Midway through this project, the GDPR (General Data Protection Regulations) went into effect in Europe. Although we aren't communicating with Europeans with this project, GDPR made every company (including ours) take email privacy very, very seriously. This, along with service changes to our ticket sales system, threw a wrench into the gears of our email collection and tracking efforts for this project.
If you use an email service like MailChimp, which we highly recommend, you need “Express Permission” to sign up someone for your newsletter. This can be obtained by them opting in during a transaction (which happens via our ticketing system), or they can manually sign themselves up for your newsletter. If someone signs up on a paper form, EVEN THOUGH YOU HAVE THEIR FULL CONTACT INFO, that is not permission to join your mailing list. Instead, you can send them an email with a link to your newsletter sign up form, and then they can complete the registration. You can read a great article about opt-in for offline subscribers here.
Our Customer Relationship Management (CRM) program, Patron Manager, recently dropped their data search service that would allow us to batch search names/emails to determine who is a repeat buyer. This is a very useful tool that companies pay lots of money for... and we could now pay $6000 a year for it, or do searches by hand. Currently, we are doing it by hand.
Search by name first, and then by email. If someone signs up to your paper form at your event, it's tempting to use their email address for data tracking. But not so fast! What if they bought tickets under a different email? We know patrons use different emails (work, personal, spam) for different purposes, so if the email you have on paper doesn't match the email in the CRM... your data will be incomplete. Searching by name, and then confirming through email can solve this issue.
Social Spaces by the Numbers: Our Results!
Total Number of Folks Reached: 1,592
Total Number of Emails Collected at Special Events: 173
Total Events: 12
Name of Events:
Wicket: Special Edition—Costume contest and local storm trooper cosplayers (people who like to dress up like Star Wars characters) came to enjoy our show.
Old Fourth Ward Safety Meeting + PD and FD—Businesses filled out thank you notes to our O4W Police and Fire departments. Staff then hand delivered them, along with a coupon code for tickets, to the stations in O4W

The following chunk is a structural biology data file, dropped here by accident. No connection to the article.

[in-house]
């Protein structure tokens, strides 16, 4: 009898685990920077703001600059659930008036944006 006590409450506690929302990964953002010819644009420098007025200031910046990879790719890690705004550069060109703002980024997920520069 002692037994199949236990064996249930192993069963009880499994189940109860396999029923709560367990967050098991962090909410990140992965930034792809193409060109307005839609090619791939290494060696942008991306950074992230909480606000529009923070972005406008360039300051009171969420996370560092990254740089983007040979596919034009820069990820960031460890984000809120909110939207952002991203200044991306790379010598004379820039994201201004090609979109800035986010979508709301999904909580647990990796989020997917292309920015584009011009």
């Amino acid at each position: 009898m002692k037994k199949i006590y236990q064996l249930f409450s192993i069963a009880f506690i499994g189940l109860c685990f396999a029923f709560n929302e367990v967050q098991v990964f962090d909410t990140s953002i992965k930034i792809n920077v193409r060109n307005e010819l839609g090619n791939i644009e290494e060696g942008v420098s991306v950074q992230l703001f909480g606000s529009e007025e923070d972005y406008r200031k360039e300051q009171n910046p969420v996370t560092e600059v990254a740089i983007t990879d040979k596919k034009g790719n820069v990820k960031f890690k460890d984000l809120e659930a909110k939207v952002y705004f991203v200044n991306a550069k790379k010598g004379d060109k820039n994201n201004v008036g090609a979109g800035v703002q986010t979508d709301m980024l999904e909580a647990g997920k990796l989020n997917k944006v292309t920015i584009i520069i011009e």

PEDS Atlanta—They wanted to partner with us as part of their WALKtober events month. We met up at 280 Elizabeth Street (our old home) and walked to the new space, while I informed everyone about Dad's Garage history and our move.
Families First Adopt a Family—Our family was a single Mother, unable to work, with 5 Children. Our performers, staff, designers, and audience members all participated in a drive to make sure our adopted family had a great Christmas.
DG Giving Series (3 Events)—Hope Hill Book Drive and partnership Fulton County Library, Clothing Swap (and then donation), and Hope Hill Arts Drive. This was primarily geared towards an at-need elementary school in our area. We wanted to show our community's commitment to our local public schools.
TheatreSports + Atlanta Sport and Social Club—3 events were we brought in local sports teams for a night out at Dad’s.
Ben Franklin Trivia—We did a trivia night about America’s favorite founding father, in conjunction with our show “Benjamin Franklin: American Gigolo.”
Black Nerd: Lobby Con—Similar to DragonCon, we invited some of the city’s top nerds and artists of color to a mini Sci-Fi convention to discuss the importance of diversity in nerd culture.
Name of Organizations:
Hope Hill Elementary
ATL Police Dept Zone 6
ATL Fire Station 4
ATL Fire Station 10
Atlanta Sport and Social Club
Ultimately, this was a project about building goodwill amongst new theatre patrons, and our events definitely did that. The feedback we got from organizations and individuals we partnered with was overwhelmingly positive. This is the first step to creating repeat ticket buyers, and we definitely increased our fan base through this project. Did we solve the problem of enticing people to come to arts events by giving them a social group to attend with? Yes and no. YES: We brought in community groups that otherwise might never have come to Dad's Garage. NO: The groups we brought in were from already existing social circles, so this project did not create new social groups from scratch.
Moving forward, the challenge will be to bring in people who aren't part of an existing social group by giving them new folks to enjoy a night out with. We do build communities of new friends through our improv classes, where individuals can meet new people to socialize with. But how do we engage others who simply want cool people to go to the theatre with, and aren't part of social groups like sports clubs or improv classes? This sort of from-scratch community building is something that all arts organizations should think about as we use our services to make for more vibrant cities!